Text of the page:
Most visitors are here to see the animals! There are countless marine species here plus a fascinating cast of characters inhabiting dry land. Of these, there are a few standouts including frigates, bluefooted boobies, numerous finch species, and an incredible “Who’s who” list of seabirds and shorebirds.
Giant Galapagos Tortoises can be seen at Santa Cruz, Isabela, and San Cristobal islands, as well as in some other locations. To guarantee encounters, consider visiting one of the Giant Tortoise breeding centers. There’s one at San Cristobal’s Galapagos Interpretation Center, and another at the Charles Darwin Research Center located at Santa Cruz. Isabela’s Puerto Villamil is home to a less-crowded breeding center where you might even have the opportunity to hold an adorable baby tortoise in your hands.
Isabela’s Tagus Cove is home to about 35 percent of the Galapagos tortoise population, and it’s also the best place to see lots of penguins and pink flamingos, along with lovely little Darwin finches and other birds. This is also the site of an interesting piece of the Islands’ human history: It’s home to the Wall of Tears, which was built by prisoners who once lived in a penal colony here and built the wall as part of their punishment.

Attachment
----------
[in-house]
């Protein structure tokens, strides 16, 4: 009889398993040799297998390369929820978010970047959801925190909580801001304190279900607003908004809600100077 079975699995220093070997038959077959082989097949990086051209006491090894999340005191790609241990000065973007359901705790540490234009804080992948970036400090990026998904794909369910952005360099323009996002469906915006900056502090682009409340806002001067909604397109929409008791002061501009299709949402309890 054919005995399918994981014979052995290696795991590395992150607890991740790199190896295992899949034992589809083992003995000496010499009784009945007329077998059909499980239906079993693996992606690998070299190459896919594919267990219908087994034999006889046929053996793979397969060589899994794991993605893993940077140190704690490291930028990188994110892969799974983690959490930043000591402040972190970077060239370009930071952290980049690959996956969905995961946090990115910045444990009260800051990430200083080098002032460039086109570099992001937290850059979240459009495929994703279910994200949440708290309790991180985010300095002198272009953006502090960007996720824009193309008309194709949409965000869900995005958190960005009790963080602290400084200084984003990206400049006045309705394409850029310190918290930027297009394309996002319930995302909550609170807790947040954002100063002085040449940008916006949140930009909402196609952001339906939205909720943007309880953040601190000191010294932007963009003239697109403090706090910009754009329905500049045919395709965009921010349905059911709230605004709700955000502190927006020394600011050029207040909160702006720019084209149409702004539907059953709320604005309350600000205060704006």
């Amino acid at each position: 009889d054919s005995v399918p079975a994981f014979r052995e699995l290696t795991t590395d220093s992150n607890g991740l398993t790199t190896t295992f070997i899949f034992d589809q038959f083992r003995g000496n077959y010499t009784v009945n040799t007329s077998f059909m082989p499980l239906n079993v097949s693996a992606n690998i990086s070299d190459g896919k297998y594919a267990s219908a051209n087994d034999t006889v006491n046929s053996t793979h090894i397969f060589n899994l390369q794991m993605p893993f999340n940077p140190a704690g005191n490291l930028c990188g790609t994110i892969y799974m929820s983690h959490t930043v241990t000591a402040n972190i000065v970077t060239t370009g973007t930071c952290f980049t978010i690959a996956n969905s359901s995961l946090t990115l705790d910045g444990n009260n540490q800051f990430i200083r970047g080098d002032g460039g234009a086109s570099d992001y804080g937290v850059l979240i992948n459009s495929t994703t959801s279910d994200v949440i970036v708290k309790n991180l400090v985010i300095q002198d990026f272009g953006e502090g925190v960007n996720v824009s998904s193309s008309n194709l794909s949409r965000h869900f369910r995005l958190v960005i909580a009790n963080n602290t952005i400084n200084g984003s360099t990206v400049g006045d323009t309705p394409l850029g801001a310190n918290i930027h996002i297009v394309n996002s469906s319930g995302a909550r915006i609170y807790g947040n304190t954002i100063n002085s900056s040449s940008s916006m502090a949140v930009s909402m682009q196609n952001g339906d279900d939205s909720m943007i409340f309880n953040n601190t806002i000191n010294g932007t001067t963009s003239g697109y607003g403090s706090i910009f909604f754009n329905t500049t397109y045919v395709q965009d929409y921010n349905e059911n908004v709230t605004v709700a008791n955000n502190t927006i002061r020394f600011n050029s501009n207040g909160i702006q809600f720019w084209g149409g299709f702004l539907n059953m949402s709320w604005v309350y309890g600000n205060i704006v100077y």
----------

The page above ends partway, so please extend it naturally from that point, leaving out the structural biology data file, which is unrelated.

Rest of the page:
You’ll find Marine Iguanas and curious sea lions at Fernandina, along with sleek, flightless cormorants. If you’re hoping to encounter albatross, you’ll want to visit Espanola’s Punta Espinosa. The albatross nesting period occurs between April and November so plan accordingly if witnessing this is among your priorities.
Penguins are often encountered while visiting Galapagos Islands Ecuador.
What’s the best time to visit Galapagos islands Ecuador?
If you’re a diver, you’ll find warmer water temperatures between January and may, however you’ll encounter more marine life between June and November as powerful Humboldt currents bring an abundance of plankton. In the event that you’re more interested in land-based adventures, you can plan your vacation for any time that’s convenient for you.
Galapagos Islands Weather